Summer grants inspire art
Sweet dreams are made of this /
Who am I to disagree,” the up-tempo Eurythmics song blares
against the dark stage. A spotlight illuminates fourth-year Kay
Perdue, in red V-neck and jeans, who begins pushing around the stage
a white refrigerator on wheels. She dances vigorously to the 1980s
rock number and then shoves the refrigerator away violently. Then
she warms up to the large appliance, slithering against it, climbing
on top of it. Jumping off, she resumes anger, giving the fridge
Photo by Jason Smith
Kay Perdue drinks carb-rich Coca-Cola during her one-woman
show, which a Summer Arts Fellowship freed her to write.
At song’s end Perdue places
the refrigerator in the stage’s back-right corner, looks down
in defeat, opens the door, and takes out a can of Coke. Sitting
inside the almost empty, shelfless refrigerator and breathing heavily
from her dance, Perdue addresses the audience: “You have a
pancreas, and I have a pancreas. Yours works, and mine doesn’t.
Would you like to give me your pancreas?”
So opens the diabetic’s one-woman
show, “If Only You Had a Little Discipline, You’d Be
Fine,” performed the second weekend in May in the Reynolds
Club’s first-floor theater. Perdue, an interdisciplinary-studies-in-the-humanities
concentrator, began writing the show last summer, when a $1,500
Summer Arts Fellowship paid her rent and freed her from finding
a job. The Boston native created a makeshift office at University
Theater (UT) and made herself write for at least two hours a day.
After many drafts during the academic year, the hour-long show,
Perdue’s B.A. project, won the College’s Olga and Paul
Menn Foundation first prize for playwriting.
One of five Summer Arts Fellowships
awarded by the University’s Arts Planning Council in the fellowship
program’s first year, the grant gave Perdue forced writing
time. “I had never had to do that before,” she says.
“Last summer was one of the most amazing summers for me.”
Having the luxury to pursue her
own work “opened up a new way of thinking about what I can
do with my skills as a performing artist,” she says. Planning
to stay in Chicago and audition for local shows after graduation,
Perdue now believes, “If I don’t get cast in shows next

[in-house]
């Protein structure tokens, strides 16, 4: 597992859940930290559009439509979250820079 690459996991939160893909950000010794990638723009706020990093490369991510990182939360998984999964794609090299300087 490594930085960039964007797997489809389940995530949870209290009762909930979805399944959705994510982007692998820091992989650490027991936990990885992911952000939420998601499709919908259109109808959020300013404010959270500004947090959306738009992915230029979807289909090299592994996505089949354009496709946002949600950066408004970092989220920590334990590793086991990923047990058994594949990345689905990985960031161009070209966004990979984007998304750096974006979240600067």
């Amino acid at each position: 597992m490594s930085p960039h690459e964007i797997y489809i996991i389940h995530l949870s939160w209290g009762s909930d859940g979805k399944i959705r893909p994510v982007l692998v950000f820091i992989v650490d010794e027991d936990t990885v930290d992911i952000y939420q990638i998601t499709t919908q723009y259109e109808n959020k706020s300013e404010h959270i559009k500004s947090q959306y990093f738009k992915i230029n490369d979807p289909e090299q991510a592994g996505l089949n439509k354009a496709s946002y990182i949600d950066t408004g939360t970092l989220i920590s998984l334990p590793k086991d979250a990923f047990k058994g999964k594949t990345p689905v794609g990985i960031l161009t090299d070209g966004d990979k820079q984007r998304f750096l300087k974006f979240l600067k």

year, I can always cast my own projects. That ownership is really
Another grant winner, fourth-year
Sarah Vogel, spent last summer creating ten issues of an absurdist
zine she called AntiDown, named for a type of quark. Vogel
distributed her zine—which included collages, original writing,
essays, scientific reports, drawings, and miscellaneous contributions
from students and faculty members—through a cigarette machine
in the Ex Libris coffee shop.
“It was great being able to
have my work on campus,” Vogel, an interdisciplinary-studies-in-the-humanities
concentrator, says. She liked the idea of “people having a
little piece of art to carry around with them.” And the grant,
she says, showed her how to create “really low-budget art,”
something she plans to continue doing. Her latest project is pasting
the beginnings of Reader personal ads into matchbooks.
“Smoking is a way to meet people,” Vogel, a nonsmoker,
says. “The idea of having the beginning of a conversation
inside matches you might share with someone seemed pretty perfect.”
After graduation the Hartland, Michigan, native plans to move to
Albuquerque with her boyfriend and apply for jobs with the local
children’s museum or botanical gardens.
This year the Arts Planning Council
planned to offer up up ten $1,500 grants, says law professor Douglas
Baird, art enthusiast and council chair. He hoped the Summer Arts
Fellowship subcommittee would receive even more than last year’s
25 applications by the May 30 deadline. Winners were to be announced
at month’s end.
“Focusing on individual students
has been important,” Baird says. “It raises awareness
of the arts among the University. It’s a good experience for
the students, for the life of the school.” Last year Baird
and fellow subcommittee members David Levin, associate professor
in the Committee on Cinema & Media Studies, and Heidi Coleman,
UT director, reached consensus easily to pick the five winners.
“We thought some were riskier than others,” Baird says,
which put them ahead of the rest.
Perdue’s show certainly holds
both physical and emotional risks. Diagnosed with type-A diabetes
at age 8, during the show she injects herself with insulin (actually
saline), portrays a 16-year-old with a crush on her doctor, and
details her childhood fantasy of a normal life free of sickness.
She switches from autobiographical to fantasy characters: an 11-year
old girl tells a coming-of-age story, a doctor demonstrates how
to inject a diabetic who’s passed out, and a man relates a
skydiving experience. She dances the tango, faux rose in clenched
teeth, with the refrigerator—a symbol of her relationship
with food (carbohydrates rule her blood sugar) as well as a sign
of industrialization. “We live under false circumstances,”
Perdue says. “In the natural world I should have died. Refrigeration
is a small example of that.”
Not that she wants to be seen as
a victim; in fact, she read scores of disease-related works for
ideas on how to avoid exploiting her condition. Still, after one
of her dance numbers Perdue sits down and tells the audience that
strenuous exercise causes her blood sugar to fall, which is why
she must sit.
A few scenes later her skydiving
character, who tells a comical story about an Elvis-like pilot and
two “honeys” singing doo-wop, revels in his flying experience.
Rather than fighting the disease, he represents the metaphor of
surrendering to it. As Perdue puts it: “He’s about rising
above it all.”